Tuesday, January 19, 2016

Review: Truthwitch by Susan Dennard

Truthwitch by Susan Dennard
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Series: Yes, #1 in the Witchlands series
Release date: January 5th, 2016
Publisher: Tor Teen
Length: 432 pages
Source: ARC from the BEA15
Rating: puts the EPIC in epic fantasy

On a continent ruled by three empires, some are born with a “witchery”, a magical skill that sets them apart from others.

In the Witchlands, there are almost as many types of magic as there are ways to get in trouble—as two desperate young women know all too well.

Safiya is a Truthwitch, able to discern truth from lie. It’s a powerful magic that many would kill to have on their side, especially amongst the nobility to which Safi was born. So Safi must keep her gift hidden, lest she be used as a pawn in the struggle between empires.

Iseult, a Threadwitch, can see the invisible ties that bind and entangle the lives around her—but she cannot see the bonds that touch her own heart. Her unlikely friendship with Safi has taken her from life as an outcast into one of reckless adventure, where she is a cool, wary balance to Safi’s hotheaded impulsiveness.

Safi and Iseult just want to be free to live their own lives, but war is coming to the Witchlands. With the help of the cunning Prince Merik (a Windwitch and ship’s captain) and the hindrance of a Bloodwitch bent on revenge, the friends must fight emperors, princes, and mercenaries alike, who will stop at nothing to get their hands on a Truthwitch.

It's an understatement to say that Truthwitch has been hyped in the blogging community, and not just recently. I was one of the lucky BEA 100 who got an ARC, who literally and figuratively booked it to get a spot in line to grab one of the coveted tickets. I've met Susan twice and she is a DELIGHT, and I adore both her and her last series. So clearly, my expectations were high, and I'm not going to lie: I was scared to read Truthwitch. So very, very scared.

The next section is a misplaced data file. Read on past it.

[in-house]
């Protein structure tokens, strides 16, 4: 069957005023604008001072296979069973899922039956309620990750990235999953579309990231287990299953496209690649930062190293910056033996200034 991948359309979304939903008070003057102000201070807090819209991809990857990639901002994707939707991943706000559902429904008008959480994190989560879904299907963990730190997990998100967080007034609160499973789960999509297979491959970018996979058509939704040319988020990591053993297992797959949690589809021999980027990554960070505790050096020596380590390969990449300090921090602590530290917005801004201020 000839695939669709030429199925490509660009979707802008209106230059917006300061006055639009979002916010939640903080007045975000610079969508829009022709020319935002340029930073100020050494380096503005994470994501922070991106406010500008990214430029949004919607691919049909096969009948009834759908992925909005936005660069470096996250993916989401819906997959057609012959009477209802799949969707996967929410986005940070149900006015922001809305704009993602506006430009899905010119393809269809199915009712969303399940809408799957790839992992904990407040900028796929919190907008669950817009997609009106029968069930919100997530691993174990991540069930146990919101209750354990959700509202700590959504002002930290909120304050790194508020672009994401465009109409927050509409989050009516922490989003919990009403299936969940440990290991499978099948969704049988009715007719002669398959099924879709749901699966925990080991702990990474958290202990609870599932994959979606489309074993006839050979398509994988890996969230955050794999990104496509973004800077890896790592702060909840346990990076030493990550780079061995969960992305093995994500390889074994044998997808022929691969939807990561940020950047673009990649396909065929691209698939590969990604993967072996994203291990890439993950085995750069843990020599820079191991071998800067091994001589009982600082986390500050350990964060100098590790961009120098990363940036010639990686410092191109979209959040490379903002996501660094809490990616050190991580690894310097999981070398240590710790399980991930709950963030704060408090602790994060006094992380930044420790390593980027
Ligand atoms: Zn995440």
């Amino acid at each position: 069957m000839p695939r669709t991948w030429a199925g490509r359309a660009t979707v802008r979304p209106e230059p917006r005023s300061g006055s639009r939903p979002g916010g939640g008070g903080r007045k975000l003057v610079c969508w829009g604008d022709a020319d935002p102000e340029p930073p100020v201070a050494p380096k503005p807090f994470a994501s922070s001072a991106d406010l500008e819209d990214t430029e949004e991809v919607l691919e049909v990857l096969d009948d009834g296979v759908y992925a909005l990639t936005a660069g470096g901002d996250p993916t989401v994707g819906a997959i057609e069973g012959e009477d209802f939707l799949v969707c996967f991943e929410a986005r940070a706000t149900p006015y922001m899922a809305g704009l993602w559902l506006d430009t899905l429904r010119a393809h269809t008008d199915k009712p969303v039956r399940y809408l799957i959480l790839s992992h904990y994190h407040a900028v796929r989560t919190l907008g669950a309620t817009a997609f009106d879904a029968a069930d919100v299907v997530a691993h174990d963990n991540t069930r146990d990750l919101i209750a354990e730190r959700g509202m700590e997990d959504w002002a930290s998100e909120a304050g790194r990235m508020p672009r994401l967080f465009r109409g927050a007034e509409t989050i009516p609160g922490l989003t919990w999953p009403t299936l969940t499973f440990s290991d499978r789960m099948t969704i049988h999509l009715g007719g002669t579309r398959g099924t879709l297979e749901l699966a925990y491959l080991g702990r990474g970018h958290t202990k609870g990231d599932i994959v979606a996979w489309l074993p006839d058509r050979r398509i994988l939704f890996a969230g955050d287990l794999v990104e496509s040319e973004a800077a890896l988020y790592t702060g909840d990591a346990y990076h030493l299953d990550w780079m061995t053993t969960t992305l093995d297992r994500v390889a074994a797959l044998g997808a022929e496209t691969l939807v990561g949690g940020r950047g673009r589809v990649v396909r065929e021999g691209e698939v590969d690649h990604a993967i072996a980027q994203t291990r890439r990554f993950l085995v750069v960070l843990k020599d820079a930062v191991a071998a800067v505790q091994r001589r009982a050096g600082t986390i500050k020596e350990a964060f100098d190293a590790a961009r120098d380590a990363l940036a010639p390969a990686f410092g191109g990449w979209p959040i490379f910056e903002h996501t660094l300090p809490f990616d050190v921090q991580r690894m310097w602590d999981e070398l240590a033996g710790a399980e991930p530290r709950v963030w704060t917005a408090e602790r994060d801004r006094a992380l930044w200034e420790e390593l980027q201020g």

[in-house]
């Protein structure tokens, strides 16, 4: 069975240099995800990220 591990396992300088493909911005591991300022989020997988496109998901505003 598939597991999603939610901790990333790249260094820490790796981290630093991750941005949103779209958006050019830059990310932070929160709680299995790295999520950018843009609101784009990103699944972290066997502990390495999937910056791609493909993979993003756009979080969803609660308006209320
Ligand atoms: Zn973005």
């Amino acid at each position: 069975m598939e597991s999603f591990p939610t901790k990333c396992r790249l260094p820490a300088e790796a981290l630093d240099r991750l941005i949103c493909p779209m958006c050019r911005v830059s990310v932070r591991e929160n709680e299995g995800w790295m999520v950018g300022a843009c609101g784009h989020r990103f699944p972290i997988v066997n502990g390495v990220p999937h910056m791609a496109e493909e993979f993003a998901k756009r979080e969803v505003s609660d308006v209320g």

Yet immediately upon finishing Truthwitch, so flushed with BOOK HIGH was I that I scurried to Goodreads and marked it as five stars. I was definitely rounding up--taking everything into account, I'd rate the excellent Truthwitch at a very respectable four or four point five--but I was SO FULL OF FEELINGS at the tail end of it that I almost feel it deserves that five. It left me breathless, eager, and excited. My blood was pumping at the epicness and the action. I missed my fictional friends already. I was dying to know what would happen to them next. Upon closing the last page, I was totally taken with Truthwitch.

This wasn't precisely the case for the opening. While by NO MEANS is it bad, I found it extremely confusing. I like to think of myself as a semi-professional high fantasy reader, used to immersing herself in complicated new worlds and figuring shit out relatively quickly, but not gonna lie, I was on unsteady ground for a good seventy or so pages in Truthwitch. I couldn't really get settled or find flat ground or my footing or...I don't know. I was charmed by some of the characters and very intrigued by things, but occasional clunkiness (I was reading an ARC, so I always take clunky writing with a grain of salt in uncorrected proofs) made it difficult for me to understand all the various threads. 

There is a LOT thrown at us.  I LOVED LOVED the imperial European inspiration for the setting--seriously, it's an absolute dream fantasy world for a history nerd--but I struggled for a while to understand how it all knitted together in relation to the plot. For once in my life, I wanted MORE info-dumps. There are witcheries, and magic wells, and something called Cleaving, and I didn't know why Safi and Iseult were robbing a stagecoach or why they were in the Dalmotti Empire and, well, so many things. But eventually, I got a handle on it, and when I did, the book soared. Once I finally got my feet under me, I was hooked. This feels like classic old school high fantasy. It's dynamic, action-packed, and hugely epic.